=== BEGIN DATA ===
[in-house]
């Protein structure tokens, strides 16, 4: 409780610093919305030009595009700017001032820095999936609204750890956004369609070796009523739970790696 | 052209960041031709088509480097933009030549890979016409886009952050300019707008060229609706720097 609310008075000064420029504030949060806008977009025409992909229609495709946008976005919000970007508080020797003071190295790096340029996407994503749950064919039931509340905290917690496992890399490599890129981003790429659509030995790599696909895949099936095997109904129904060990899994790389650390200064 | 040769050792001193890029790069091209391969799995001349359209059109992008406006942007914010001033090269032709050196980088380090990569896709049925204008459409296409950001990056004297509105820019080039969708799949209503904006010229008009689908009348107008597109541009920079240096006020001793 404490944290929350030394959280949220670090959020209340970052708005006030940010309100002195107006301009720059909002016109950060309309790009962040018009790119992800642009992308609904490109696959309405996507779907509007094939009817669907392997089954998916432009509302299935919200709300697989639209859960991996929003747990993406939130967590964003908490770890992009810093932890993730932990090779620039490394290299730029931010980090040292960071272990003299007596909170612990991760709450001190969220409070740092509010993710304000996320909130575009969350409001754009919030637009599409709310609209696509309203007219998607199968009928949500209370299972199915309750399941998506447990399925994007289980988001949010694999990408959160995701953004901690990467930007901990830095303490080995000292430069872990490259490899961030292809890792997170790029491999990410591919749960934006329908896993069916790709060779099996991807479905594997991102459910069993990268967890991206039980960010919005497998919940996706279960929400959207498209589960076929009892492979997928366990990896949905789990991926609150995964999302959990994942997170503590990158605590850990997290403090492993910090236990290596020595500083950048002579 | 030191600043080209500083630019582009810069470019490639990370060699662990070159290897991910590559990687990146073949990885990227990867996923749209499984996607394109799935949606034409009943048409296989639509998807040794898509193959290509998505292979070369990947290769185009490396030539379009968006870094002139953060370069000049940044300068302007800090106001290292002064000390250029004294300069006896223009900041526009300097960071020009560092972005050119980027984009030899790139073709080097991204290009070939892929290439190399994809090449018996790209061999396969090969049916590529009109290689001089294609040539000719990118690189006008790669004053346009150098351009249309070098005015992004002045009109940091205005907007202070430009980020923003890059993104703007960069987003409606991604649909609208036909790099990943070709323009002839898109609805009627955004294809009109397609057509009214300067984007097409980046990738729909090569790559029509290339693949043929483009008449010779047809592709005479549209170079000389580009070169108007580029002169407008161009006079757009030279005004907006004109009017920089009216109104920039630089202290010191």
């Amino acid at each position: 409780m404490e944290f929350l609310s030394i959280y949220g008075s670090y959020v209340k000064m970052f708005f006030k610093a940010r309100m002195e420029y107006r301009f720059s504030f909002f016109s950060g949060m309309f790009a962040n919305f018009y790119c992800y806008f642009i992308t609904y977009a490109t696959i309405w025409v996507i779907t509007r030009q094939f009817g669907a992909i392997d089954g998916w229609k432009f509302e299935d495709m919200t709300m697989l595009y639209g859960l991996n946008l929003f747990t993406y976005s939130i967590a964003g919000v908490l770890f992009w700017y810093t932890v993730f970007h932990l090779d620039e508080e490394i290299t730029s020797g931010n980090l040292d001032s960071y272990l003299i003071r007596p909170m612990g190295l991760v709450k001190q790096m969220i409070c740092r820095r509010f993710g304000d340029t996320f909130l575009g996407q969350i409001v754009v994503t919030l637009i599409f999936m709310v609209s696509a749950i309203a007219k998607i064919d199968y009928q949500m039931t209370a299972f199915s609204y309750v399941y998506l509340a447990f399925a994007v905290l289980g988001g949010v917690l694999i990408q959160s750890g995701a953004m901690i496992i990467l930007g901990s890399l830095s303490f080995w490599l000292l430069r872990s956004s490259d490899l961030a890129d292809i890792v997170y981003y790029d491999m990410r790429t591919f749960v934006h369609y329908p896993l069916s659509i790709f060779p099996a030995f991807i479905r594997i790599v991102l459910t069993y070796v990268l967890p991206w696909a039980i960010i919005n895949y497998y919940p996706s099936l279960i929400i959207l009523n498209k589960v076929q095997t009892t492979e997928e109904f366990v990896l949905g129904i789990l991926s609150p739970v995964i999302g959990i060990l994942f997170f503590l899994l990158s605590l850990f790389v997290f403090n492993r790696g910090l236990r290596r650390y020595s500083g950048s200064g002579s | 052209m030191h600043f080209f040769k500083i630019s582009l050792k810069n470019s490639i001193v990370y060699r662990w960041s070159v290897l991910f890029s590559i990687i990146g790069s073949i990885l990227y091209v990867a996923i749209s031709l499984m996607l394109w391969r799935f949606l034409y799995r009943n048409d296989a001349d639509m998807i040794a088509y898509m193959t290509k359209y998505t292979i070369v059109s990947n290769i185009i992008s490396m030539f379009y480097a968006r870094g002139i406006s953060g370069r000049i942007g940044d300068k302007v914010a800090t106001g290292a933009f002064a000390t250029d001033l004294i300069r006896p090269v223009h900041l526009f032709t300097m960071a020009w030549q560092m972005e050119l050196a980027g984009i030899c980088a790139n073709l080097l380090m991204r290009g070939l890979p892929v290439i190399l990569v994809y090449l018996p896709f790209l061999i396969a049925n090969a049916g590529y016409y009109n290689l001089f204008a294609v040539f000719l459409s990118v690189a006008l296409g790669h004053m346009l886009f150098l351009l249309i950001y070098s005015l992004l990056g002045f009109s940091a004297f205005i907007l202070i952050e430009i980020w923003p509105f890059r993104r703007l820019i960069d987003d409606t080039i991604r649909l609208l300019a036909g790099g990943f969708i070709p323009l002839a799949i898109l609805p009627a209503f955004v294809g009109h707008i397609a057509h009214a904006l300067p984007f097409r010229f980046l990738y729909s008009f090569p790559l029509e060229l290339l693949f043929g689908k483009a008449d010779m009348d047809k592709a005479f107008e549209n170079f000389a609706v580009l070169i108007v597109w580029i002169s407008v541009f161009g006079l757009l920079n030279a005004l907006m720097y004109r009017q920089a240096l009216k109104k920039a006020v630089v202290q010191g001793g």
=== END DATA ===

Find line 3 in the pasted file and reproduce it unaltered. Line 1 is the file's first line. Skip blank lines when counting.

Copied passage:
């Amino acid at each position: 409780m404490e944290f929350l609310s030394i959280y949220g008075s670090y959020v209340k000064m970052f708005f006030k610093a940010r309100m002195e420029y107006r301009f720059s504030f909002f016109s950060g949060m309309f790009a962040n919305f018009y790119c992800y806008f642009i992308t609904y977009a490109t696959i309405w025409v996507i779907t509007r030009q094939f009817g669907a992909i392997d089954g998916w229609k432009f509302e299935d495709m919200t709300m697989l595009y639209g859960l991996n946008l929003f747990t993406y976005s939130i967590a964003g919000v908490l770890f992009w700017y810093t932890v993730f970007h932990l090779d620039e508080e490394i290299t730029s020797g931010n980090l040292d001032s960071y272990l003299i003071r007596p909170m612990g190295l991760v709450k001190q790096m969220i409070c740092r820095r509010f993710g304000d340029t996320f909130l575009g996407q969350i409001v754009v994503t919030l637009i599409f999936m709310v609209s696509a749950i309203a007219k998607i064919d199968y009928q949500m039931t209370a299972f199915s609204y309750v399941y998506l509340a447990f399925a994007v905290l289980g988001g949010v917690l694999i990408q959160s750890g995701a953004m901690i496992i990467l930007g901990s890399l830095s303490f080995w490599l000292l430069r872990s956004s490259d490899l961030a890129d292809i890792v997170y981003y790029d491999m990410r790429t591919f749960v934006h369609y329908p896993l069916s659509i790709f060779p099996a030995f991807i479905r594997i790599v991102l459910t069993y070796v990268l967890p991206w696909a039980i960010i919005n895949y497998y919940p996706s099936l279960i929400i959207l009523n498209k589960v076929q095997t009892t492979e997928e109904f366990v990896l949905g129904i789990l991926s609150p739970v995964i999302g959990i060990l994942f997170f503590l899994l990158s605590l850990f790389v997290f403090n492993r790696g910090l236990r290596r650390y020595s500083g950048s200064g002579s | 052209m030191h600043f080209f040769k500083i630019s582009l050792k810069n470019s490639i001193v990370y060699r662990w960041s070159v290897l991910f890029s590559i990687i990146g790069s073949i990885l990227y091209v990867a996923i749209s031709l499984m996607l394109w391969r799935f949606l034409y799995r009943n048409d296989a001349d639509m998807i040794a088509y898509m193959t290509k359209y998505t292979i070369v059109s990947n290769i185009i992008s490396m030539f379009y480097a968006r870094g002139i406006s953060g370069r000049i942007g940044d300068k302007v914010a800090t106001g290292a933009f002064a000390t250029d001033l004294i300069r006896p090269v223009h900041l526009f032709t300097m960071a020009w030549q560092m972005e050119l050196a980027g984009i030899c980088a790139n073709l080097l380090m991204r290009g070939l890979p892929v290439i190399l990569v994809y090449l018996p896709f790209l061999i396969a049925n090969a049916g590529y016409y009109n290689l001089f204008a294609v040539f000719l459409s990118v690189a006008l296409g790669h004053m346009l886009f150098l351009l249309i950001y070098s005015l992004l990056g002045f009109s940091a004297f205005i907007l202070i952050e430009i980020w923003p509105f890059r993104r703007l820019i960069d987003d409606t080039i991604r649909l609208l300019a036909g790099g990943f969708i070709p323009l002839a799949i898109l609805p009627a209503f955004v294809g009109h707008i397609a057509h009214a904006l300067p984007f097409r010229f980046l990738y729909s008009f090569p790559l029509e060229l290339l693949f043929g689908k483009a008449d010779m009348d047809k592709a005479f107008e549209n170079f000389a609706v580009l070169i108007v597109w580029i002169s407008v541009f161009g006079l757009l920079n030279a005004l907006m720097y004109r009017q920089a240096l009216k109104k920039a006020v630089v202290q010191g001793g």